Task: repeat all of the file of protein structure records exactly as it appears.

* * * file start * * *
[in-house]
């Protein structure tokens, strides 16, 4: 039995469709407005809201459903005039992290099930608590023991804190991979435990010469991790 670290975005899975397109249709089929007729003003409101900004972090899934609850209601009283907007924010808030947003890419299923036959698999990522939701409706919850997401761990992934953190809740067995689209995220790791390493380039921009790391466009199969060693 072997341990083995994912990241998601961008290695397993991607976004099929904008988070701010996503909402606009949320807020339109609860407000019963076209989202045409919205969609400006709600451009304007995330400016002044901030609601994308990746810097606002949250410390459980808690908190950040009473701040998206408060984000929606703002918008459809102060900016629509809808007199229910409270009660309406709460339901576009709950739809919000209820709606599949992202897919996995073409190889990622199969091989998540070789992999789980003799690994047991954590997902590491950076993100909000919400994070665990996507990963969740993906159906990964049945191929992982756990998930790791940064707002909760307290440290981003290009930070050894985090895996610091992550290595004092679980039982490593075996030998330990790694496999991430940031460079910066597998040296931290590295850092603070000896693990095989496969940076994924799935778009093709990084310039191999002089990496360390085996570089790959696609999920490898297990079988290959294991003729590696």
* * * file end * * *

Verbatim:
[in-house]
């Protein structure tokens, strides 16, 4: 039995469709407005809201459903005039992290099930608590023991804190991979435990010469991790 670290975005899975397109249709089929007729003003409101900004972090899934609850209601009283907007924010808030947003890419299923036959698999990522939701409706919850997401761990992934953190809740067995689209995220790791390493380039921009790391466009199969060693 072997341990083995994912990241998601961008290695397993991607976004099929904008988070701010996503909402606009949320807020339109609860407000019963076209989202045409919205969609400006709600451009304007995330400016002044901030609601994308990746810097606002949250410390459980808690908190950040009473701040998206408060984000929606703002918008459809102060900016629509809808007199229910409270009660309406709460339901576009709950739809919000209820709606599949992202897919996995073409190889990622199969091989998540070789992999789980003799690994047991954590997902590491950076993100909000919400994070665990996507990963969740993906159906990964049945191929992982756990998930790791940064707002909760307290440290981003290009930070050894985090895996610091992550290595004092679980039982490593075996030998330990790694496999991430940031460079910066597998040296931290590295850092603070000896693990095989496969940076994924799935778009093709990084310039191999002089990496360390085996570089790959696609999920490898297990079988290959294991003729590696």